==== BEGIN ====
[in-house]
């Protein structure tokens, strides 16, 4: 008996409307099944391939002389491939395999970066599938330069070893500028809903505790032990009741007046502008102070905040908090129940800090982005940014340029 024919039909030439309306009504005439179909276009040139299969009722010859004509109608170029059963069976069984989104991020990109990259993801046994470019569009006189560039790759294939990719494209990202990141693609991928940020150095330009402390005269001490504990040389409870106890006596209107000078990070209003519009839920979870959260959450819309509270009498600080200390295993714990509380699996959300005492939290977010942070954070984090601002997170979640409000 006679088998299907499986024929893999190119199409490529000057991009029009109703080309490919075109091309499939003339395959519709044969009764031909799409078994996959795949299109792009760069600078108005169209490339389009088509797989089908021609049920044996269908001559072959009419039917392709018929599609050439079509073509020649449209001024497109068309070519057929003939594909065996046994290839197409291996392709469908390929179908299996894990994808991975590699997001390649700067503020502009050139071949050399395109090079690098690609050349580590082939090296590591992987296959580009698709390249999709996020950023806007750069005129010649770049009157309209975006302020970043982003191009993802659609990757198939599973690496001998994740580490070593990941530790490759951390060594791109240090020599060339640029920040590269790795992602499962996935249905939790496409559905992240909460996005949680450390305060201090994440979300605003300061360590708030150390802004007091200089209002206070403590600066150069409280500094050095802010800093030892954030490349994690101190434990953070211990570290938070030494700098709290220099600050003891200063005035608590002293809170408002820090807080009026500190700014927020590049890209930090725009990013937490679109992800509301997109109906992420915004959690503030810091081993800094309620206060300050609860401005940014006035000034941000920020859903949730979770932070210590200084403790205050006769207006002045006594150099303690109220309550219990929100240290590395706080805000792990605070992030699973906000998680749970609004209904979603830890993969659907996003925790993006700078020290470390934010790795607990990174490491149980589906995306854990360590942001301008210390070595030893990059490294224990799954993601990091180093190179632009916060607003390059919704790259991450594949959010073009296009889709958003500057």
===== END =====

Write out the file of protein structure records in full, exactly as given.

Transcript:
[in-house]
């Protein structure tokens, strides 16, 4: 008996409307099944391939002389491939395999970066599938330069070893500028809903505790032990009741007046502008102070905040908090129940800090982005940014340029 024919039909030439309306009504005439179909276009040139299969009722010859004509109608170029059963069976069984989104991020990109990259993801046994470019569009006189560039790759294939990719494209990202990141693609991928940020150095330009402390005269001490504990040389409870106890006596209107000078990070209003519009839920979870959260959450819309509270009498600080200390295993714990509380699996959300005492939290977010942070954070984090601002997170979640409000 006679088998299907499986024929893999190119199409490529000057991009029009109703080309490919075109091309499939003339395959519709044969009764031909799409078994996959795949299109792009760069600078108005169209490339389009088509797989089908021609049920044996269908001559072959009419039917392709018929599609050439079509073509020649449209001024497109068309070519057929003939594909065996046994290839197409291996392709469908390929179908299996894990994808991975590699997001390649700067503020502009050139071949050399395109090079690098690609050349580590082939090296590591992987296959580009698709390249999709996020950023806007750069005129010649770049009157309209975006302020970043982003191009993802659609990757198939599973690496001998994740580490070593990941530790490759951390060594791109240090020599060339640029920040590269790795992602499962996935249905939790496409559905992240909460996005949680450390305060201090994440979300605003300061360590708030150390802004007091200089209002206070403590600066150069409280500094050095802010800093030892954030490349994690101190434990953070211990570290938070030494700098709290220099600050003891200063005035608590002293809170408002820090807080009026500190700014927020590049890209930090725009990013937490679109992800509301997109109906992420915004959690503030810091081993800094309620206060300050609860401005940014006035000034941000920020859903949730979770932070210590200084403790205050006769207006002045006594150099303690109220309550219990929100240290590395706080805000792990605070992030699973906000998680749970609004209904979603830890993969659907996003925790993006700078020290470390934010790795607990990174490491149980589906995306854990360590942001301008210390070595030893990059490294224990799954993601990091180093190179632009916060607003390059919704790259991450594949959010073009296009889709958003500057």